It was odd the first time it happened. My dog, an aging Lhasa Apso, failed to greet me at the door. I found him snoozing in the middle of the living room and tapped him on the head. In a flash, he popped up onto his feet and regained his usual wriggling enthusiasm. Clearly, he was still excited to see me (my ego breathed a sigh of relief). He must have been in an unusually deep sleep, I figured. But then it happened again a few days later, and eventually became the reliable way of things.
From swing to salsa, ballroom to hip-hip, tango to tap, Charlottesville’s dance scene is alive and kicking. Over the last few decades as the groups have grown in popularity and size, the communities themselves have transformed: They’re safe spaces to not only master the steps of a dance, but to enjoy the company of others and become a part of something larger than yourself. Dave Chesler paces the waxed floors, chandelier lights flicker overhead and vinyl scratches on the speakers.
We’ll admit it: Last year’s end-of-year restaurant wrap-up was tough to write as we bid farewell to our beloved Spudnuts and to Brookville’s baked egg breakfasts. Little did we know that 2017 would be a boon for eatery openings. This might finally have been the year that convinced us that our eyes are, in fact, bigger than our bellies.
Muck Rack makes it simple to find people, tweets, or articles that mention any name, keyword, company, hashtag etc. We've compiled this guide to help you make the most of your search.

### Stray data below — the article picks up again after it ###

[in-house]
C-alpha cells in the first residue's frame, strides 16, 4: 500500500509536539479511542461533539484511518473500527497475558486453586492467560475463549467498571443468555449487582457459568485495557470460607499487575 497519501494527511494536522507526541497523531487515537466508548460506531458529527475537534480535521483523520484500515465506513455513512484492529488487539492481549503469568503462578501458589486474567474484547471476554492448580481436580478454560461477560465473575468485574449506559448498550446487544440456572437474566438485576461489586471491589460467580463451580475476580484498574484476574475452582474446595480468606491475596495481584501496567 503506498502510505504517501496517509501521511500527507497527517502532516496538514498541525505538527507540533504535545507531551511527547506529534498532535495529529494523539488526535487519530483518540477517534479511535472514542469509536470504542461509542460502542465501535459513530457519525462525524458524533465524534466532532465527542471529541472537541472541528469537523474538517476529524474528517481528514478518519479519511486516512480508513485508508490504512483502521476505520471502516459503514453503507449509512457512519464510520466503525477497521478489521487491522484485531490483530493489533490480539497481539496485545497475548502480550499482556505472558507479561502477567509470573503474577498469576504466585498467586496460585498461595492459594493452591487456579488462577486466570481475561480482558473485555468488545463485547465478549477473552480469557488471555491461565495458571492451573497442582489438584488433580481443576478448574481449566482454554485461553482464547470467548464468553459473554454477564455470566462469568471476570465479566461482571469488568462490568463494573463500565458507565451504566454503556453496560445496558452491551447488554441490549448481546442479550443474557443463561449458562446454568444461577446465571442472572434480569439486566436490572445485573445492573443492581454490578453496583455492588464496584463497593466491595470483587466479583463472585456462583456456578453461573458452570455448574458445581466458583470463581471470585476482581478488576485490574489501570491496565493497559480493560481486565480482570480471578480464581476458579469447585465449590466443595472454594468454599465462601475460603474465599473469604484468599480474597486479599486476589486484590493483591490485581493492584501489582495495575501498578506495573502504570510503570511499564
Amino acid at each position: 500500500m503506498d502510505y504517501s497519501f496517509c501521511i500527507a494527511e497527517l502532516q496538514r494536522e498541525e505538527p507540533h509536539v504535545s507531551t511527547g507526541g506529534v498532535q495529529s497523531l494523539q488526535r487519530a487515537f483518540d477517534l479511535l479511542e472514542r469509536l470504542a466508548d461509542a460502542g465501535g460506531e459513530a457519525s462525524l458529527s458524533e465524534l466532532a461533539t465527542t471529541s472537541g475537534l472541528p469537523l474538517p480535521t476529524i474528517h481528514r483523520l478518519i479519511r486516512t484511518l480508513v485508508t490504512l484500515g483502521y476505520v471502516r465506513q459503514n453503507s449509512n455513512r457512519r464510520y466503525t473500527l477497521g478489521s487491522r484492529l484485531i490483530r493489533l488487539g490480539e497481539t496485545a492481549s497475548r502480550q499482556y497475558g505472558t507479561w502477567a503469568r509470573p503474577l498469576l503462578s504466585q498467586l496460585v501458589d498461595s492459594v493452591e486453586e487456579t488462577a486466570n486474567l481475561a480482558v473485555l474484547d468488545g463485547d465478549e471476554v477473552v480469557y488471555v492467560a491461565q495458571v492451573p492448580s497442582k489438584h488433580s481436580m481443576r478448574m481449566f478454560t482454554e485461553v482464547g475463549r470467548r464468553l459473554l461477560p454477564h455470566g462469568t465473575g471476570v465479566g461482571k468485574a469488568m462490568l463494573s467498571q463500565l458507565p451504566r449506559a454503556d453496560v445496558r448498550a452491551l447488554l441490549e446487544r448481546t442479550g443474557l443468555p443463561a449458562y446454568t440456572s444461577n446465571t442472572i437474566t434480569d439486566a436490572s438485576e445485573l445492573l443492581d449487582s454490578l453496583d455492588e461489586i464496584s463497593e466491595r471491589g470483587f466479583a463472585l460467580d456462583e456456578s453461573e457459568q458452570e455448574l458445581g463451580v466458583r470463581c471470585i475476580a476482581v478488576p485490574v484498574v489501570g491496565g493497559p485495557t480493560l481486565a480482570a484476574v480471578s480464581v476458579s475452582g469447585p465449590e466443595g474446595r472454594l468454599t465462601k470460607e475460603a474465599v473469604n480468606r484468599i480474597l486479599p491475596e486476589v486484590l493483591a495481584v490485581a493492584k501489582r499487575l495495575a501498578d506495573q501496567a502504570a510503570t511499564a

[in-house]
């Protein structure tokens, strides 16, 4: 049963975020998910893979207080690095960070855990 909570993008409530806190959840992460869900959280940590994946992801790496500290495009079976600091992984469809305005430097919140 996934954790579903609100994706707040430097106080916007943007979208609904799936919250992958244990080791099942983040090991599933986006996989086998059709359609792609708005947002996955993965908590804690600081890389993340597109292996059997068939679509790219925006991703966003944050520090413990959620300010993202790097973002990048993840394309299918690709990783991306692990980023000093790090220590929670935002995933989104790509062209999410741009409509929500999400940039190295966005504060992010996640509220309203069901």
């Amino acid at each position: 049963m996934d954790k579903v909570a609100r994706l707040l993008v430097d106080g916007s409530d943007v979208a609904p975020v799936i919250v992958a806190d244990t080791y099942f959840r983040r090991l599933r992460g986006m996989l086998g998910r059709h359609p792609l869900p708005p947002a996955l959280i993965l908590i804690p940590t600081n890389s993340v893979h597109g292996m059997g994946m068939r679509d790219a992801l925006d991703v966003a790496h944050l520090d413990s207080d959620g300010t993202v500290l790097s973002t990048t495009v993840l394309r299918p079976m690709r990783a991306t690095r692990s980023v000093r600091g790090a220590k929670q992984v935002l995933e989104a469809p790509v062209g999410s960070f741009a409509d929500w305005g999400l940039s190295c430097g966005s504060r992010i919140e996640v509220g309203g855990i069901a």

Selecting a term
Start searching tweets, articles from media outlets, articles mentioned in tweets, journalists'
names, titles and bios with some suggested searches:
Companies or Topics (e.g. iPhone, Microsoft)
Phrases (e.g. "cloud computing") — use quotes to keep the terms together
Twitter handles (e.g. @username) — returns those who have mentioned or replied to
Names (e.g. "David Pogue")
Hashtags (e.g. #sxsw, #london2012)
Bio details (e.g. vegan, Olympics, father)
Muck Rack's Advanced Search allows for many boolean operators.
Find results that mention multiple specified terms, use AND or
+. For example, ensure each result contains both Elon Musk and Mark Zuckerberg by
searching Musk AND Zuckerberg or Musk + Zuckerberg.
Use the operators OR or , to broaden your search when you'd like either of
multiple terms to appear in results. (This is the default behavior of our search when no operators
are used). For example, results will contain either cake or cookie by searching cake OR cookie or cake,cookie
Use NOT or - to subtract results from your search. For
example, searching Disney will yield results about the Walt Disney Company as well as Walt Disney
World Resort. To exclude mentions of Disney World, search for Disney -World or Disney
When using one of these operators with a phrase, enclose it in quotation marks. For example, you can
find results about smartphones excluding Apple's iPhone 4S by searching smartphone -"iPhone
Exact case matching or punctuation
If you're searching for a brand name or keyword that relies on specific punctuation marks or capitalization, you can
find results that match your exact query by adding matchcase: before the keyword you're searching for, like matchcase:E*TRADE .
Use parentheses to separate multiple
boolean phrases. For example, to find journalists talking about having fun in Disney World or
Disneyland, search for ("disney world" OR disneyland) AND fun.
An asterisk can be used to search for any variation of a root word truncated by the asterisk. For example, searching for admin* will return results for administrator, administration, administer, administered, etc.
A near operator is an AND operator where you can control the distance between the words. You can vary the distance the near operation uses by adding a forward slash and number (between 0-99) such as strawberries NEAR/10 "whipped cream", which means the strawberries must exist within 10 words of "whipped cream".